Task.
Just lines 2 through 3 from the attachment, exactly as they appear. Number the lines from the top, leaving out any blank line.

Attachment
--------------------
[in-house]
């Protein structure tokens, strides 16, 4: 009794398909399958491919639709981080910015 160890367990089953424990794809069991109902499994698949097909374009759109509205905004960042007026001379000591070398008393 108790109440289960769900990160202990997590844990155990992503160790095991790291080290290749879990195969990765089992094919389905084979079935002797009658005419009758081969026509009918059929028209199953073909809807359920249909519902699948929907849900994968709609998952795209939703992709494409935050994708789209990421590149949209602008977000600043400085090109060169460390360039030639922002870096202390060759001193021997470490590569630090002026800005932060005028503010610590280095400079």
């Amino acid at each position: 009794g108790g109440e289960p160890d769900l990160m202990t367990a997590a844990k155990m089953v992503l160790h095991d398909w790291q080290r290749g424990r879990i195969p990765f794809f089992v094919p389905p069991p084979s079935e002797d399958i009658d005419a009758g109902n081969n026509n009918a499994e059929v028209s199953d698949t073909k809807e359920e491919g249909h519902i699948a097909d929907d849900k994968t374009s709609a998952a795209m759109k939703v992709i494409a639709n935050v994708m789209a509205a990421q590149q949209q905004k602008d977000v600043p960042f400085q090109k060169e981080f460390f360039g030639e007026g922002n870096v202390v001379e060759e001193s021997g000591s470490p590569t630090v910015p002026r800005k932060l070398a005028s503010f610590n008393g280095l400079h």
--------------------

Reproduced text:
């Protein structure tokens, strides 16, 4: 009794398909399958491919639709981080910015 160890367990089953424990794809069991109902499994698949097909374009759109509205905004960042007026001379000591070398008393 108790109440289960769900990160202990997590844990155990992503160790095991790291080290290749879990195969990765089992094919389905084979079935002797009658005419009758081969026509009918059929028209199953073909809807359920249909519902699948929907849900994968709609998952795209939703992709494409935050994708789209990421590149949209602008977000600043400085090109060169460390360039030639922002870096202390060759001193021997470490590569630090002026800005932060005028503010610590280095400079």
């Amino acid at each position: 009794g108790g109440e289960p160890d769900l990160m202990t367990a997590a844990k155990m089953v992503l160790h095991d398909w790291q080290r290749g424990r879990i195969p990765f794809f089992v094919p389905p069991p084979s079935e002797d399958i009658d005419a009758g109902n081969n026509n009918a499994e059929v028209s199953d698949t073909k809807e359920e491919g249909h519902i699948a097909d929907d849900k994968t374009s709609a998952a795209m759109k939703v992709i494409a639709n935050v994708m789209a509205a990421q590149q949209q905004k602008d977000v600043p960042f400085q090109k060169e981080f460390f360039g030639e007026g922002n870096v202390v001379e060759e001193s021997g000591s470490p590569t630090v910015p002026r800005k932060l070398a005028s503010f610590n008393g280095l400079h």